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Fritzlein
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Re: Include mobility in an evaluation function ?
« Reply #3 on: Nov 23rd, 2006, 10:24am »
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I was excited by Janzert's mobility analysis at the time, but when I looked through some results for specific games, I conluded quickly (too quickly?) that the total number of moves available isn't much help for evaluation.
 
The trouble is that most of the total move count comes from moving four pieces one step each.  Therefore, there is a strong correlation between total moves available and one-step moves available.  You can increase your total mobility substantially by moving a cat from the second rank to the third rank, if the advanced cat has four one-step options compared to two one-step options for the cat on the second rank.  But advancing the cat is wrong in most situations.
 
With mobility, as with other empirically-derived evaluators, there is a great difficulty distinguishing between cause and effect.  Yes, gaining a winning position might be a partial cause of increased mobility.  This might create a strong correlation between superior mobility and winning in recorded games.  Yet increasing your mobility for its own sake may not cause a better position at all, and indeed may cause a worse position.
 
The only mobility term that seems plausible to me is the number of different four-step moves the elephant can make on its own.  But even that is problematic.  In a camel-hostage situation, the hostage-holding elephant will usually have fewer options than the elephant defending the trap, yet practically speaking, the defending elephant has little mobility, because moving away will lose a camel.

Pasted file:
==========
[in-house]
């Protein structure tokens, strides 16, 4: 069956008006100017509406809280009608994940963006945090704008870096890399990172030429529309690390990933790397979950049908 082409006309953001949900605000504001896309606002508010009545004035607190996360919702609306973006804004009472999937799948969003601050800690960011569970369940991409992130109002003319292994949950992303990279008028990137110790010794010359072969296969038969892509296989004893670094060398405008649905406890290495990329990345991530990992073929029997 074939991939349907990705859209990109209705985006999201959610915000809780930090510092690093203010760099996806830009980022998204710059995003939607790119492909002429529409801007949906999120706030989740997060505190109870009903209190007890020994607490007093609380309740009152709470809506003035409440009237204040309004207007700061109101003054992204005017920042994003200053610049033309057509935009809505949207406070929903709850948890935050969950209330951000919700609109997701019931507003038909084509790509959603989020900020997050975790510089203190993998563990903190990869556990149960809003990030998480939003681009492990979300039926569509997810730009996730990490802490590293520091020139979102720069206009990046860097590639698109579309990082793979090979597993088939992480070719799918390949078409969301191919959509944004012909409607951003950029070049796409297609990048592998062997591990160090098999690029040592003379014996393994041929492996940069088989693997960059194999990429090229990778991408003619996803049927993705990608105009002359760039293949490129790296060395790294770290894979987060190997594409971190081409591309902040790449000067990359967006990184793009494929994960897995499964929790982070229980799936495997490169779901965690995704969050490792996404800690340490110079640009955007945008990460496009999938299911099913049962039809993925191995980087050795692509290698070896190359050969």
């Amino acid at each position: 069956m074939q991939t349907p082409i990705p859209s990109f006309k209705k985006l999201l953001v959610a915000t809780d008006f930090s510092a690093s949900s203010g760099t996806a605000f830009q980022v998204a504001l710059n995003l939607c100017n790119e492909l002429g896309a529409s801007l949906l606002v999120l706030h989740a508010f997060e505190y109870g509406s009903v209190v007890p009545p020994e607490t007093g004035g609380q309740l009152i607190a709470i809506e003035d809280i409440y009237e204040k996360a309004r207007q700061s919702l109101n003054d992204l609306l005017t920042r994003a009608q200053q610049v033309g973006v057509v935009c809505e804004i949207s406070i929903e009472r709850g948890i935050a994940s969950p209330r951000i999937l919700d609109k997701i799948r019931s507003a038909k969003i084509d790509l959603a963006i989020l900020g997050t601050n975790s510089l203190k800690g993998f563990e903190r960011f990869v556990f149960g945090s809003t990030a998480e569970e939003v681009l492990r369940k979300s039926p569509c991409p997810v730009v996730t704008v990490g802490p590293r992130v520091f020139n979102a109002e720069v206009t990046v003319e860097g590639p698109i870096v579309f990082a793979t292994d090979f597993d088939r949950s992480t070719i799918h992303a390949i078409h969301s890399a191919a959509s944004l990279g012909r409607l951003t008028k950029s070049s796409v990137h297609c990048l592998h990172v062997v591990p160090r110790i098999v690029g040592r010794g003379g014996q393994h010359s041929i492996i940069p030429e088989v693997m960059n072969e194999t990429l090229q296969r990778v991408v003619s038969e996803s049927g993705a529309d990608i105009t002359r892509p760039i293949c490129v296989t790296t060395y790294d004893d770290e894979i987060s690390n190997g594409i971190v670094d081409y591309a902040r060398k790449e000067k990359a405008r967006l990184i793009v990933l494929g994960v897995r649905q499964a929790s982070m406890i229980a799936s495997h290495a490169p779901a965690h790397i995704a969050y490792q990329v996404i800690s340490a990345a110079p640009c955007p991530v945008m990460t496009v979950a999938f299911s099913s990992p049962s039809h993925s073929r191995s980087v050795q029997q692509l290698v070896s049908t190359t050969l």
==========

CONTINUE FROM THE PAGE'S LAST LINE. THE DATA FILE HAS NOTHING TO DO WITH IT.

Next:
All this is not to discourage you, Stanley, but apart from purely material evaluation, it seems very hard to get a decent machine evaluation of a position.  
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Stanley
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Re: Include mobility in an evaluation function ?
« Reply #4 on: Dec 3rd, 2006, 12:02pm »
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Thank you, Fritzlein.
 
I was not considering mobility by itself, just to decide differences assuming equal material evaluation, but you have (almost) convinced me. You know the game much better, and have explored this possibility before. I am not after another evaluation function for global minimax search. I don't know if Arimaa is hard for all computer methods, but it is certainly hard for chess-like global minimax search. I would like to try something more goal-oriented, where the maximum goal is rabbit in the last line, but captures are interesting goals as well. In that sense, Arimaa has a small set of interesting goals (8 target cells + 4 traps x 16 pieces = 72 goals for each player). Of course, when a goal is feasible the right line of play is clear, but when it is not, some evaluation function could help "navigating in the fog".  
 
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pago
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Re: Include mobility in an evaluation function ?
« Reply #5 on: Oct 12th, 2010, 10:57am »
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Sorry from exhuming very old topics...
 
One other explaination of the correlation between the mobility and the winning chances could be linked to the space advantage factor.
 
The side that has a space advantage has a positional advantage and a consequence of this space advantage is a better mobility as measured by Janzert.